Recent years have brought a dramatic increase in the scientific evidence backing the effectiveness of intensive behavioral therapy for children affected by autism, according to a new report to the U.S. Agency for Healthcare Research & Quality.
“We are finding more solid evidence, based on higher quality studies, that these early intensive behavioral interventions can be effective for young children on the autism spectrum, especially related to their cognitive and language skills,” says lead author Amy Weitlauf, a clinical psychologist with the Vanderbilt [University] Kennedy Center. (The Vanderbilt Kennedy Center is part of the Autism Speaks Autism Treatment Network.)
Dr. Weitlauf and her co-authors are members of the Vanderbilt Evidence-based Practice Center. It's one of twelve federally funded centers conducting scientific reviews to help patients, clinicians and policy makers make informed decisions about healthcare services.
Their review updates a 2011 report that noted gaps in the research needed to assure the effectiveness of often-costly autism therapy programs. In particular, they examine new scientific findings on the effectiveness of intensive early intervention therapies based on applied behavioral analysis (ABA). Their update includes 65 studies published since the 2011 report.
“This review speaks to the clear consensus on intensive early intervention,” comments developmental pediatrician Paul Wang, Autism Speaks senior vice president for medical research. “Kids with autism clearly benefit from these behavioral interventions, and we need to make sure that they’re provided.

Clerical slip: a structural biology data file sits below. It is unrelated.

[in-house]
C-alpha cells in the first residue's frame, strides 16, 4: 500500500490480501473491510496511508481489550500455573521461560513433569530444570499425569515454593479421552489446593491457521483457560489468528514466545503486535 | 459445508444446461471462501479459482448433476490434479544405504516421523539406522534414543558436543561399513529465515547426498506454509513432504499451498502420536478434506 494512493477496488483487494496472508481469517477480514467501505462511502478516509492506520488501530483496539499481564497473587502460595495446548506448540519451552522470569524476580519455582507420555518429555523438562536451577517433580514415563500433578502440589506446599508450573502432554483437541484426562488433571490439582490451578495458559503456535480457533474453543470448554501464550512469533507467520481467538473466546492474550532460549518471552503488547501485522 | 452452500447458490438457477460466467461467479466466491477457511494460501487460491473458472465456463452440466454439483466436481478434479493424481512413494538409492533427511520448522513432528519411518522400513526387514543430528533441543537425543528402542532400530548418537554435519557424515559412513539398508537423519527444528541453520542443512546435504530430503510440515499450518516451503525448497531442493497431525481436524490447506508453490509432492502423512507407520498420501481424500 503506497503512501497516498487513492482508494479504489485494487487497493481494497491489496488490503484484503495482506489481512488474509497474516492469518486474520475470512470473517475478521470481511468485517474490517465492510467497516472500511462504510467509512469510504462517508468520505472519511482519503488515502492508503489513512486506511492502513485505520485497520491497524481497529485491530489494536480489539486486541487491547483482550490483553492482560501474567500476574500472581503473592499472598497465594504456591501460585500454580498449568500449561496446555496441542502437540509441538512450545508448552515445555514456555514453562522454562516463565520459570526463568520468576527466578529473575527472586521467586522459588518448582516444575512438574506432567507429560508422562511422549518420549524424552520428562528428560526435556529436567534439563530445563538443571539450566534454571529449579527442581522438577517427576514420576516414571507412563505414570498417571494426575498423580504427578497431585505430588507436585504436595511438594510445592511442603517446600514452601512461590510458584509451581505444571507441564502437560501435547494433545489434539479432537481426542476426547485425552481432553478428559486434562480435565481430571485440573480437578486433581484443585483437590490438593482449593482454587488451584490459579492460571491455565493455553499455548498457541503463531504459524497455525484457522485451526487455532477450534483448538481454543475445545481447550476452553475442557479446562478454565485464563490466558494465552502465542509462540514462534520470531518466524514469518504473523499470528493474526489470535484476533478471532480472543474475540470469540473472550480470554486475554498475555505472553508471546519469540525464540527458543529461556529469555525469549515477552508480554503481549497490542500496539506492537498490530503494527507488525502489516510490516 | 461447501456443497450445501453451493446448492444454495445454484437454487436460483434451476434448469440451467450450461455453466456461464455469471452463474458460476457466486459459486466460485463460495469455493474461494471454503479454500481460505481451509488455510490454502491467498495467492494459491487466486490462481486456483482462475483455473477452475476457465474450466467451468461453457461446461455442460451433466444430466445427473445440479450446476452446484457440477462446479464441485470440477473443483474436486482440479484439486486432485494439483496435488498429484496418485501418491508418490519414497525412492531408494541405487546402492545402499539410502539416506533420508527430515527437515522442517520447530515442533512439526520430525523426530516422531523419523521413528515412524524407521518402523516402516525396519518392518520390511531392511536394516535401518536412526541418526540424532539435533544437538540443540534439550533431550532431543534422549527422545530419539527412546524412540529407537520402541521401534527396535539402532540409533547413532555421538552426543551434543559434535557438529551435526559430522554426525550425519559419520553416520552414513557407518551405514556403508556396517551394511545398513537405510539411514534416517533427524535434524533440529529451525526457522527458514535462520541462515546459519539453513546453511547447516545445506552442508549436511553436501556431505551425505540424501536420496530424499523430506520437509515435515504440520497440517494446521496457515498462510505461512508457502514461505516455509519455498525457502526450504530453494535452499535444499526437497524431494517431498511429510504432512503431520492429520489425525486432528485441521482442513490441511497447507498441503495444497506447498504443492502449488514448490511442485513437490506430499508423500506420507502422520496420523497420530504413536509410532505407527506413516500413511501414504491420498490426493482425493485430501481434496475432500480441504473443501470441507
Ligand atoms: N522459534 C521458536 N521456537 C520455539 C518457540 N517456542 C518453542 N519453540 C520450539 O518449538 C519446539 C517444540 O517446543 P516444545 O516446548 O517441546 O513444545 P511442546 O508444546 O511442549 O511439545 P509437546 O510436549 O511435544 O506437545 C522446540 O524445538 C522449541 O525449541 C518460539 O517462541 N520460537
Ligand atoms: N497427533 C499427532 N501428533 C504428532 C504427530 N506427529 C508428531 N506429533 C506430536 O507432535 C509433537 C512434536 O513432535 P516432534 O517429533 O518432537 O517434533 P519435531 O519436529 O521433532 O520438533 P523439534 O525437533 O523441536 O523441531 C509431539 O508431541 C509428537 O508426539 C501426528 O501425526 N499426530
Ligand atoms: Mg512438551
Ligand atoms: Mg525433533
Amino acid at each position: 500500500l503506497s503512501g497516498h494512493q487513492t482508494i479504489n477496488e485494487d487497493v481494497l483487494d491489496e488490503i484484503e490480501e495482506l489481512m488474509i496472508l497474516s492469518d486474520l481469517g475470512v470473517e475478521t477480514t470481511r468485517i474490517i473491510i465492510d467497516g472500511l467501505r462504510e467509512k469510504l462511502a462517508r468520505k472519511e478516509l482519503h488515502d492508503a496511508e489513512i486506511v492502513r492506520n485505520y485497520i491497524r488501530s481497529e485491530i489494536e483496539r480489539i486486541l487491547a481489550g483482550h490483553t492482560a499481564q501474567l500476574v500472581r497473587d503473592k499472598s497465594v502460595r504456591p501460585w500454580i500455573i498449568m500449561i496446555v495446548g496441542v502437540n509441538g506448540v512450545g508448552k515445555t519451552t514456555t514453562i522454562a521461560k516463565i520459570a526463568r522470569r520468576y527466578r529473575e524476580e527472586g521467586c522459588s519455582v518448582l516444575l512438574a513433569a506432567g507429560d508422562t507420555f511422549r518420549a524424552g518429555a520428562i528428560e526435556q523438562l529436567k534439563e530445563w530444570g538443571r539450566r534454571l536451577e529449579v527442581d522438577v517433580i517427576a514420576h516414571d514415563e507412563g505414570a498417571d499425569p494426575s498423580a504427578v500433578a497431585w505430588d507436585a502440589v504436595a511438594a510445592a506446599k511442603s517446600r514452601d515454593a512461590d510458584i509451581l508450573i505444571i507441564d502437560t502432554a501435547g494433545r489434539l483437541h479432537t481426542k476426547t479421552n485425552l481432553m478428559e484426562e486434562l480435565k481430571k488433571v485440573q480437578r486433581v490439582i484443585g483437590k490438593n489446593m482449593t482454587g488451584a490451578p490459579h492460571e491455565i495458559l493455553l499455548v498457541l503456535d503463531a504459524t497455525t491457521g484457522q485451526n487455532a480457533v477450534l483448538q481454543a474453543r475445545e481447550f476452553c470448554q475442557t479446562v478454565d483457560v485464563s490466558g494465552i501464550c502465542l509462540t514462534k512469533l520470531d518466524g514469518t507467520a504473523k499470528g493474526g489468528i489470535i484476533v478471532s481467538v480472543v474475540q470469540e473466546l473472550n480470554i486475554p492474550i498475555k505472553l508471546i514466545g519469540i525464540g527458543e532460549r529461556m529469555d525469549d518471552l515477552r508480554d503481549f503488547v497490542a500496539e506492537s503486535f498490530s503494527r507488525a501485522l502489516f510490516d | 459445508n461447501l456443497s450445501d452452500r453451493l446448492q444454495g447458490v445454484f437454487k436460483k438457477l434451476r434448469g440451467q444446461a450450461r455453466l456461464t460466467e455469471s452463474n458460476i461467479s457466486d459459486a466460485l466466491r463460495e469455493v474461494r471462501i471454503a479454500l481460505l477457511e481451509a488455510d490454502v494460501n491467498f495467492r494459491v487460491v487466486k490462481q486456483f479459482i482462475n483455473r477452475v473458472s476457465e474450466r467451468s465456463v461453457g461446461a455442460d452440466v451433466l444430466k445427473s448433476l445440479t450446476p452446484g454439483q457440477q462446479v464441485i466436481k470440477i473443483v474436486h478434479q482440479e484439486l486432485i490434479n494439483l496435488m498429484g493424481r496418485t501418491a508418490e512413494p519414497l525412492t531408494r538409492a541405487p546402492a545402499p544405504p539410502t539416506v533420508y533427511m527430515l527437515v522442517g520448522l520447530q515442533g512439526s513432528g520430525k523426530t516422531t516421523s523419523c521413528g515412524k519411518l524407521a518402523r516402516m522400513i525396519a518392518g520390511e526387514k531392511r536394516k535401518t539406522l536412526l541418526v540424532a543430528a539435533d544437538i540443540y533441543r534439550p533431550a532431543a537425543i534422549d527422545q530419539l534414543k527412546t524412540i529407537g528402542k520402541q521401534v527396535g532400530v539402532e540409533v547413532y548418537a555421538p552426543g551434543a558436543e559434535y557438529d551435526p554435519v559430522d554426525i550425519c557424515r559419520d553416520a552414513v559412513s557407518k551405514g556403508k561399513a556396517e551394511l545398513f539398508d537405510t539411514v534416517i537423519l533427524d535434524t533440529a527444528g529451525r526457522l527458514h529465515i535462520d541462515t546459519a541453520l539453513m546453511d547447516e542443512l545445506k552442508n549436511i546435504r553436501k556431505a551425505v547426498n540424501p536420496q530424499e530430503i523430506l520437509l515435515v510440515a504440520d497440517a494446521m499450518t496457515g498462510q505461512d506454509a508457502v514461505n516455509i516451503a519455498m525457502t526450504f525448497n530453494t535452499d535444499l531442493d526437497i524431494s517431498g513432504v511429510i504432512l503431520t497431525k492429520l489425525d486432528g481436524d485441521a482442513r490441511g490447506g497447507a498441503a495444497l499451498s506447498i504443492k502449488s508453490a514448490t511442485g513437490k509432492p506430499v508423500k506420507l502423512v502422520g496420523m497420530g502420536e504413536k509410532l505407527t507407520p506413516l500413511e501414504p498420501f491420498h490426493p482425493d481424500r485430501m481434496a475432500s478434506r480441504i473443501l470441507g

“In the long run,” Dr. Wang adds, “intensive early intervention saves money by promoting greater independence later in life. Autism Speaks continues to sponsor research to show how we can further enhance intervention methods and their cost-benefits.”
Lorri Unumb, Autism Speaks vice president for state government affairs, notes the importance of the new report for advocacy efforts. “The new Vanderbilt study further reinforces the overwhelming record of evidence supporting the efficacy of Applied Behavior Analysis in treating children with autism,” she says. “In study after study, ABA continues to be confirmed as a beneficial intervention that can vastly improve the lives of kids with autism. And with each study, insurance industry claims that ABA is somehow ‘experimental’ become ever more untenable.”
More research needed to enhance benefits
At the same time, the experts agree, response to behavioral therapy varies from child to child. More research is needed to better tailor strategies and the length and frequency of therapy sessions to best meet the needs of each child affected by autism.
Read the full report here.